Classification & Labelling

What is the Classification, Labelling and Packaging (CLP) regulation?

The EU CLP regulation ensures that any potential health or environmental hazards presented by chemicals, or formulations containing chemicals, are clearly communicated through harmonised classification and labelling (C&L) standards.

The CLP regulation entered into force in 2009, replacing previous regulations covering substances and preparations, and requires companies to appropriately classify, label and package their substances and mixtures before placing them on the market. It aims to protect workers, consumers and the environment, and promote safe handling and use, through consistent product labelling that clearly reflects a product or substance’s potential hazards.

Under the CLP regulation manufacturers/importers of chemical substances in the EU are obliged to gather relevant and available information on all hazardous properties according to certain health and environmental criteria. These hazards are then addressed in Safety Data Sheets (along with guidance on safe use) for industrial users as well as on product labelling using standard statements and pictograms.

The C&L provisions of the CLP regulation also align with many of the corresponding provisions of the United Nations Globally Harmonized System (UN/GHS) for classification and labelling of chemicals.

How does the CLP regulation impact the surfactant industry?

Surfactants (and mixtures containing surfactants) are found in a wide range of industrial uses and consumer products and since amendments to the CLP criteria introduced in 2011 many required updates to their classifications for human health (HH) and environmental (ENV) hazards.

In addressing this requirement, the industry’s aim is to make the communication of hazards clear and transparent while avoiding confusion in the market as a result of the use of different classification and labelling by individual producers of the same type of products.

Achieving this requires a single, harmonised approach to C&L. Considering the vast number of different types of surfactants being produced, and the diversity of the end-uses, this presents a significant challenge.

What is CESIO’s role?

As the main stakeholder representing the interests of the EU surfactants industry CESIO’s aim is to develop harmonized human and environmental classifications for surfactants under the CLP and UN criteria that are based on agreed scientific principles.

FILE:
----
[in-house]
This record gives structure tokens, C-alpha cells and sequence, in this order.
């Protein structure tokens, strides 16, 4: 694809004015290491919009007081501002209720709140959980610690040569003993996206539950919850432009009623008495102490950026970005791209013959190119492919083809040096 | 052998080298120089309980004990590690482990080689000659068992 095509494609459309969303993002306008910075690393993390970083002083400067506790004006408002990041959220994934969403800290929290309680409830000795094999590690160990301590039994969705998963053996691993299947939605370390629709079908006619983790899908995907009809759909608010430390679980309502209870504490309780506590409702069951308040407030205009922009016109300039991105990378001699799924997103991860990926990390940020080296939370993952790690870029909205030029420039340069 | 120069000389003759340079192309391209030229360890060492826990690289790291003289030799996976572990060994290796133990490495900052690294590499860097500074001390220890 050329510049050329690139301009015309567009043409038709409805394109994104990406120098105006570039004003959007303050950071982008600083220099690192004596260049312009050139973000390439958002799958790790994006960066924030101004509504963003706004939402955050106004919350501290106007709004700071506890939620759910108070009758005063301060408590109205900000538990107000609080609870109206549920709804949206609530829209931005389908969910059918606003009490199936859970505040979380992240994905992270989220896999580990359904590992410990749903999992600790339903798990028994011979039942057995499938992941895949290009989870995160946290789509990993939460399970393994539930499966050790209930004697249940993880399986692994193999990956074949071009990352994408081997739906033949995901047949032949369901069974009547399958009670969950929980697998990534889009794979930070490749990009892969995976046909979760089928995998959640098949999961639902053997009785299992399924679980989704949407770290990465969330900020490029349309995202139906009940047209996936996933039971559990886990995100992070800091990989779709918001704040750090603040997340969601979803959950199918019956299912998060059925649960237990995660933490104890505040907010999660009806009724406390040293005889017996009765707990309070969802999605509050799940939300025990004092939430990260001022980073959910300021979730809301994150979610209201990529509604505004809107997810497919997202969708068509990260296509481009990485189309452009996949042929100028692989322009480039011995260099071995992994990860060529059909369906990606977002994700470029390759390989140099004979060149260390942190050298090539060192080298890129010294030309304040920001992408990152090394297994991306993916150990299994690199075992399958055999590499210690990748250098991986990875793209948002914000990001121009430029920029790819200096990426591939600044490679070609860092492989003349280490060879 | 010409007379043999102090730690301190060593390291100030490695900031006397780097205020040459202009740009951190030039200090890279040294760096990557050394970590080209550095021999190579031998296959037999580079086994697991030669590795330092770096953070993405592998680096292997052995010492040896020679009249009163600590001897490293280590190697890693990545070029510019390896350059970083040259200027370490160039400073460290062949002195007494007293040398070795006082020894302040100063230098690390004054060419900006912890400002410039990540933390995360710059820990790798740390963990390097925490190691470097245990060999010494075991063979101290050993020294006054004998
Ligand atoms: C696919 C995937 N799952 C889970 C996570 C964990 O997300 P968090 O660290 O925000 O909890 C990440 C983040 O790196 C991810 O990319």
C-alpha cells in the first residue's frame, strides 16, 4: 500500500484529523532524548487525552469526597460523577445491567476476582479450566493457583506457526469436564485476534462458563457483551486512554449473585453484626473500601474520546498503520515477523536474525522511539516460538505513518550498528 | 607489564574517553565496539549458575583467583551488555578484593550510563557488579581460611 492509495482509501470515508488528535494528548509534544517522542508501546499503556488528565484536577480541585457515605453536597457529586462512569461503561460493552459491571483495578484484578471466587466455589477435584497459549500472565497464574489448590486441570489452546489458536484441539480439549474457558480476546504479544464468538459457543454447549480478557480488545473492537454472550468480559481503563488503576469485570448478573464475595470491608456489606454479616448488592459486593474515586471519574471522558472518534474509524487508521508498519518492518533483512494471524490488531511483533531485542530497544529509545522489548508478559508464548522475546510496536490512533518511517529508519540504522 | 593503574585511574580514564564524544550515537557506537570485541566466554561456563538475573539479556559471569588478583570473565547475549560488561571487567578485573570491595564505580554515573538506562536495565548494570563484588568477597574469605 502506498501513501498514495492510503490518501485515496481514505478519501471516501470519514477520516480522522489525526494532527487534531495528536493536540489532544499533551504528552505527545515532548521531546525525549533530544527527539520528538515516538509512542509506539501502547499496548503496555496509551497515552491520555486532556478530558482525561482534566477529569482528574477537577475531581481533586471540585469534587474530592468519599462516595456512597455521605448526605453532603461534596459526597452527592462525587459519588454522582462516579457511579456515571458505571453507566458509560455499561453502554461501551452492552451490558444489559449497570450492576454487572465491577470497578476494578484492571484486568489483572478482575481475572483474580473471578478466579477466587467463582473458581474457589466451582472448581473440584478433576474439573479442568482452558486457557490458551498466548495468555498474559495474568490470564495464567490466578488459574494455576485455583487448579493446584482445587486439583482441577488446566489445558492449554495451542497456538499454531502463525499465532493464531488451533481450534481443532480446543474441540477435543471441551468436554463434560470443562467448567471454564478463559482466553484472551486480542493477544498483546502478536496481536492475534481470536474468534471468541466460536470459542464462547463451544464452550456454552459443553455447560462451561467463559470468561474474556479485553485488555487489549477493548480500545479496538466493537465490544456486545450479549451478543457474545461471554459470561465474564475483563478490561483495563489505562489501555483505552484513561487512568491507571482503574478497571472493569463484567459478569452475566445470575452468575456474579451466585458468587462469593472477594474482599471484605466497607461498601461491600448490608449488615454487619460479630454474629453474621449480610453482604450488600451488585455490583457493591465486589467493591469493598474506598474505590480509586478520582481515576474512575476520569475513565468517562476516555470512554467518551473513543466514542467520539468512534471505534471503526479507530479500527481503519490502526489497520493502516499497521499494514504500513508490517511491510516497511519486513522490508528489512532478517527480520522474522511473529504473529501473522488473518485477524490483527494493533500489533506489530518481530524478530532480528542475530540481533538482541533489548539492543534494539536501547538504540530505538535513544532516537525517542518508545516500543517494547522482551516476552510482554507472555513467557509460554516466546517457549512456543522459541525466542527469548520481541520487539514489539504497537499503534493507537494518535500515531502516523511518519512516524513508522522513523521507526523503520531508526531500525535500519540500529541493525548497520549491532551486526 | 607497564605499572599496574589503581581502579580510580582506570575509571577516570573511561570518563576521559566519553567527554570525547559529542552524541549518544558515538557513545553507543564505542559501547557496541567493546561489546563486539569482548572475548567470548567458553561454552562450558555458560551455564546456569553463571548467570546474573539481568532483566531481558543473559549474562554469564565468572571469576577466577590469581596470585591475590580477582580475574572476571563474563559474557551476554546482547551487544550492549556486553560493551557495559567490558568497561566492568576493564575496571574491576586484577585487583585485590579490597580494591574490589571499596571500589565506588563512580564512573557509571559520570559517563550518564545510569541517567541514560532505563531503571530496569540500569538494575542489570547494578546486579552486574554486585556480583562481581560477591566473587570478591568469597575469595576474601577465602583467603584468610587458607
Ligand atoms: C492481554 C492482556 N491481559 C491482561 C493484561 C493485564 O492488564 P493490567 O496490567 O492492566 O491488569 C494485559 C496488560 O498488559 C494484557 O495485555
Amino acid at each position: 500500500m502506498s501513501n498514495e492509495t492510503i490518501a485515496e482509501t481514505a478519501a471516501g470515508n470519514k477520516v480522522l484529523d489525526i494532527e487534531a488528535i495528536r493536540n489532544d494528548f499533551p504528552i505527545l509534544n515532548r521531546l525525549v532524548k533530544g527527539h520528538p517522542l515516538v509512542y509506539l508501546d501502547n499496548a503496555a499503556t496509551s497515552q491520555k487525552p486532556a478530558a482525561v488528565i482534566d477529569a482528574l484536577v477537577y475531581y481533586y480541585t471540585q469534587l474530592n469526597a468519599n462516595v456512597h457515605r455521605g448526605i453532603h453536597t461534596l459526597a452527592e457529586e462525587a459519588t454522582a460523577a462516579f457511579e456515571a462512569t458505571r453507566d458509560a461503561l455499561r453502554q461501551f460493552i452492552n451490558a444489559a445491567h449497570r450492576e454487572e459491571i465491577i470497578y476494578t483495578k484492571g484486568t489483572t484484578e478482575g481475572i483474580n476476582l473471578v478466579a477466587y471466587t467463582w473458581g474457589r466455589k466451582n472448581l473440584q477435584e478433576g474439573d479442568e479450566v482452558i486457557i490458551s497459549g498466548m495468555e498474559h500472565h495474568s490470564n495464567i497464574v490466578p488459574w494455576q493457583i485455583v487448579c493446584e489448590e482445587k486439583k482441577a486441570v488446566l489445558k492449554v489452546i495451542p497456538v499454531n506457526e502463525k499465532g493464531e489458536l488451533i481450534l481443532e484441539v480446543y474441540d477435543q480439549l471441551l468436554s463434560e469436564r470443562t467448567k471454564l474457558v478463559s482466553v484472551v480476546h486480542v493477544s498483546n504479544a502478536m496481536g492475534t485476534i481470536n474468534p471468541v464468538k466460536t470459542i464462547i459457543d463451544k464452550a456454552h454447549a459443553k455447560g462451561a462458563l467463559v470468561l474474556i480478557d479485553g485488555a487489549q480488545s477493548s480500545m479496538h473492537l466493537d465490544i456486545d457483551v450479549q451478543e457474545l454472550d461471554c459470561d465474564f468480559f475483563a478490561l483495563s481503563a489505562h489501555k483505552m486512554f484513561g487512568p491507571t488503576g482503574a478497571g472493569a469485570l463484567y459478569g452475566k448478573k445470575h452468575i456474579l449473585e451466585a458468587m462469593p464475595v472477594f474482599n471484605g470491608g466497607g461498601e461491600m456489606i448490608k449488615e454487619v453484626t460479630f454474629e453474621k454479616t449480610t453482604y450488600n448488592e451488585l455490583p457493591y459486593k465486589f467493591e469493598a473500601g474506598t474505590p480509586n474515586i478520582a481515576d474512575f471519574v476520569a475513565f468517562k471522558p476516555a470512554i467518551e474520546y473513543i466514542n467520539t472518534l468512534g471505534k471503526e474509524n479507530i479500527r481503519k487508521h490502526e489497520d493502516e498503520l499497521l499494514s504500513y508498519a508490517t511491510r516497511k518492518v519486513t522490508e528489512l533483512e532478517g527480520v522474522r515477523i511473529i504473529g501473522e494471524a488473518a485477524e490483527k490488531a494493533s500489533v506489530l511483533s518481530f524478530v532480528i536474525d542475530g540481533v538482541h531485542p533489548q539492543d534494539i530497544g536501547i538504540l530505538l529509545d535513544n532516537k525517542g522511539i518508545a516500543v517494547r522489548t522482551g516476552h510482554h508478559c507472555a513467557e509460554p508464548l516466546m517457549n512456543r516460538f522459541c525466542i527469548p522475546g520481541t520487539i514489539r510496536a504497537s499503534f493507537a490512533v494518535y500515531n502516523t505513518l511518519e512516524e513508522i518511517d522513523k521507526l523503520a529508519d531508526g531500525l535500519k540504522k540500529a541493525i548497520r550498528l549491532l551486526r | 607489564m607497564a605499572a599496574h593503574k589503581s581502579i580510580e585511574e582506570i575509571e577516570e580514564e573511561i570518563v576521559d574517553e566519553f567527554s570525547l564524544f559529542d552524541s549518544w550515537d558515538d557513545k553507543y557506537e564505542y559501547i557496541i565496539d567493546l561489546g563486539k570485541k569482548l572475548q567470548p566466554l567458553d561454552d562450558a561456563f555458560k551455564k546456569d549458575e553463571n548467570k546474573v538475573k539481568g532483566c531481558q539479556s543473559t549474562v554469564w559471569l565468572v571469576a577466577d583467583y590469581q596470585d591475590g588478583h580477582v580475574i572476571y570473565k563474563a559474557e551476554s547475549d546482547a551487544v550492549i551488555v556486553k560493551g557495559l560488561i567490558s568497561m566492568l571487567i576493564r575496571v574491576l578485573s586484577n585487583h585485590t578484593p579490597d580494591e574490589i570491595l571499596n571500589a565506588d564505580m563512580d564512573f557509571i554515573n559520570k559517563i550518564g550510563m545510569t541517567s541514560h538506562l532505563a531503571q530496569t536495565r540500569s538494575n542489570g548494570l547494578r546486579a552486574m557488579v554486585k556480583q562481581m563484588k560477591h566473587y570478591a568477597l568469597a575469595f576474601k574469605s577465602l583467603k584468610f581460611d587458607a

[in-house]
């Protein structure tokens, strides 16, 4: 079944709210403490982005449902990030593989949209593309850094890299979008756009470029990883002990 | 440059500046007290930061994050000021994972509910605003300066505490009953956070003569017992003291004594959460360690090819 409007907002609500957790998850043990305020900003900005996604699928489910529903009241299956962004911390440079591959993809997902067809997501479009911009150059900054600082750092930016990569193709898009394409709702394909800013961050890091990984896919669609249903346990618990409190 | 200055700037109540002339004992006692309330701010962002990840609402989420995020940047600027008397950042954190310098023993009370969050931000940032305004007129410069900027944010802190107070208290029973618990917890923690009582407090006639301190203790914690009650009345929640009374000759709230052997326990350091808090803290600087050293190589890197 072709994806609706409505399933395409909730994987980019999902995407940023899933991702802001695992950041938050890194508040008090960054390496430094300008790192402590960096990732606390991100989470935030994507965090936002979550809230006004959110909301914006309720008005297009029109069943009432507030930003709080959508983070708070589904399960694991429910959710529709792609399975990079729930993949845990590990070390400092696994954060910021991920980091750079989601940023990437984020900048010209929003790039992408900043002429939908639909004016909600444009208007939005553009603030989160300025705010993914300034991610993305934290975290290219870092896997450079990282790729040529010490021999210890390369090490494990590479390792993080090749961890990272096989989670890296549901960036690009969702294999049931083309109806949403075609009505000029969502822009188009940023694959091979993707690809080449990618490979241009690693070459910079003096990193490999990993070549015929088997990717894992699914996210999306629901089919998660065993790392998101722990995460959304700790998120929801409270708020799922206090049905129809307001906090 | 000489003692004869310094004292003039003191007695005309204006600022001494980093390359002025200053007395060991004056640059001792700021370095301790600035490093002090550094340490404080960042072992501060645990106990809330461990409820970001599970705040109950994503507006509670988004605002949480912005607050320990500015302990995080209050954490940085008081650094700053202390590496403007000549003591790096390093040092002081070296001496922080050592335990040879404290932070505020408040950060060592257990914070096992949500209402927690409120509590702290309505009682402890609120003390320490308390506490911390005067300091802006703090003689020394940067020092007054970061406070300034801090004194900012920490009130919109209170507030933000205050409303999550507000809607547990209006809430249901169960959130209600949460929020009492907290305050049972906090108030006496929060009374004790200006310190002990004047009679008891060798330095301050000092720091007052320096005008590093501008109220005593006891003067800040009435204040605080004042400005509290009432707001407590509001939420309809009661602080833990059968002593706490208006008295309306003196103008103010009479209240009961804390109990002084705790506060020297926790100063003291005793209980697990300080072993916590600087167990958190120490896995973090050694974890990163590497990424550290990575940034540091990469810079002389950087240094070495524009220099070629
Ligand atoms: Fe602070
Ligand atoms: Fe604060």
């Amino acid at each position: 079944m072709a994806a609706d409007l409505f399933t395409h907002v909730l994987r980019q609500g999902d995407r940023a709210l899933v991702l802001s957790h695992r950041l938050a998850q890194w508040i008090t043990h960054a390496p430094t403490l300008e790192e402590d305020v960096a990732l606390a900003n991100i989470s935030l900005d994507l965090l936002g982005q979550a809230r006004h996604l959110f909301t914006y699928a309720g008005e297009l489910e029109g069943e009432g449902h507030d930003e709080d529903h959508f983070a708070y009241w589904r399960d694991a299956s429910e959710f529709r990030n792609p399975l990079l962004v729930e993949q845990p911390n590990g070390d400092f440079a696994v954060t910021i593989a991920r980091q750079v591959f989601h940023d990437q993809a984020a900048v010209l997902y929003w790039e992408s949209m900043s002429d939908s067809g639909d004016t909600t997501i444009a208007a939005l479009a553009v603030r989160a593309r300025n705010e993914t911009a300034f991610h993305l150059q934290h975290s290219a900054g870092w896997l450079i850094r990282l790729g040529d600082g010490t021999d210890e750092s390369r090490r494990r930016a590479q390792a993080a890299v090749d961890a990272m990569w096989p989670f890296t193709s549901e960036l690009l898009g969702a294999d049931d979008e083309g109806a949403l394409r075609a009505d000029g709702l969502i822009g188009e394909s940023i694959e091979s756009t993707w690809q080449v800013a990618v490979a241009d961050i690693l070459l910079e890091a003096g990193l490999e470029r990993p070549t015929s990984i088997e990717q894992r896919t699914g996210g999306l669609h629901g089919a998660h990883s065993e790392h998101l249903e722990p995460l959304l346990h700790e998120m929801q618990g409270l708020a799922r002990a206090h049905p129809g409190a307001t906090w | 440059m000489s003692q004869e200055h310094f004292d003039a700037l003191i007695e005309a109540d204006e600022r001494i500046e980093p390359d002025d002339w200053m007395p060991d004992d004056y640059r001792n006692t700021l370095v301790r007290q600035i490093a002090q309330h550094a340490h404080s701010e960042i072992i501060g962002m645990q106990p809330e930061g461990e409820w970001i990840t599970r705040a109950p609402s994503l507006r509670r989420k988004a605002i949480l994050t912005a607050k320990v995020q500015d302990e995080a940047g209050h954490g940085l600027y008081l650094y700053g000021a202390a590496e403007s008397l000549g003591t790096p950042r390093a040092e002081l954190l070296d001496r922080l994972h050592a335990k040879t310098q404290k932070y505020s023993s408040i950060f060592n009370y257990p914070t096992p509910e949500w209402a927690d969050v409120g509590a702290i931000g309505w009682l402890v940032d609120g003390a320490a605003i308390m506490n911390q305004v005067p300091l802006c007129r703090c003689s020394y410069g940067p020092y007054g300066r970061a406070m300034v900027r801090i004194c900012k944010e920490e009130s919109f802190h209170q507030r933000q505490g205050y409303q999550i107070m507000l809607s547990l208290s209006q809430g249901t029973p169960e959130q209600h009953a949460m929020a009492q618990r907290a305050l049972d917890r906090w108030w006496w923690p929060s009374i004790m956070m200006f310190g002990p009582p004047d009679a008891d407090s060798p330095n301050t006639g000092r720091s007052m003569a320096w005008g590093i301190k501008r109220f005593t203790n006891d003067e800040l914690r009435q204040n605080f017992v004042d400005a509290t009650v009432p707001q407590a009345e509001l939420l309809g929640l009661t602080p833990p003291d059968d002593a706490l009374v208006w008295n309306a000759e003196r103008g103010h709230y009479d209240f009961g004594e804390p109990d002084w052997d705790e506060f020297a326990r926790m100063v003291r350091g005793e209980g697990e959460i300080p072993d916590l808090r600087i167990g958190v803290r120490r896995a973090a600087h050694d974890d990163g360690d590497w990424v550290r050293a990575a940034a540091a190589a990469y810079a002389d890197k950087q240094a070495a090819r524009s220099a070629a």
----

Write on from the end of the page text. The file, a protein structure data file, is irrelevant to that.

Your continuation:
To achieve this CESIO has a dedicated CLP working group within its Technical and Regulatory Affairs Committee. This group is responsible for collecting all relevant human health and environmental information from CESIO member companies, assessing the data based on scientific principles and reaching agreement on a final, harmonized C&L. The group is also responsible for documenting the information (e.g. substance identity, hazard data, C&L) in a transparent and user-friendly format that is accessible to all surfactant producers and regulators.

CESIO published the first C&L recommendations in the 1980s but regularly reviews and updates the information in response to amendments to the regulation by the EU Commission as in 2011 or when new, relevant information on hazards becomes known.

As CESIO members market their surfactants outside Europe, the CESIO C&L recommendations have also been aligned with the comprehensive C&L requirements of the UN/GHS system for many products.

The CESIO recommendations represent one of the widest and most comprehensively reviewed databases of reliable classification and labelling information for major volume and other important surfactants. Although not legally binding, they have been adopted by the large majority of surfactant producers, which use them to update their Safety Data Sheets and labels accordingly.

The recommendations have also been recognised by the EU Commission as best practice with regard to Responsible Care.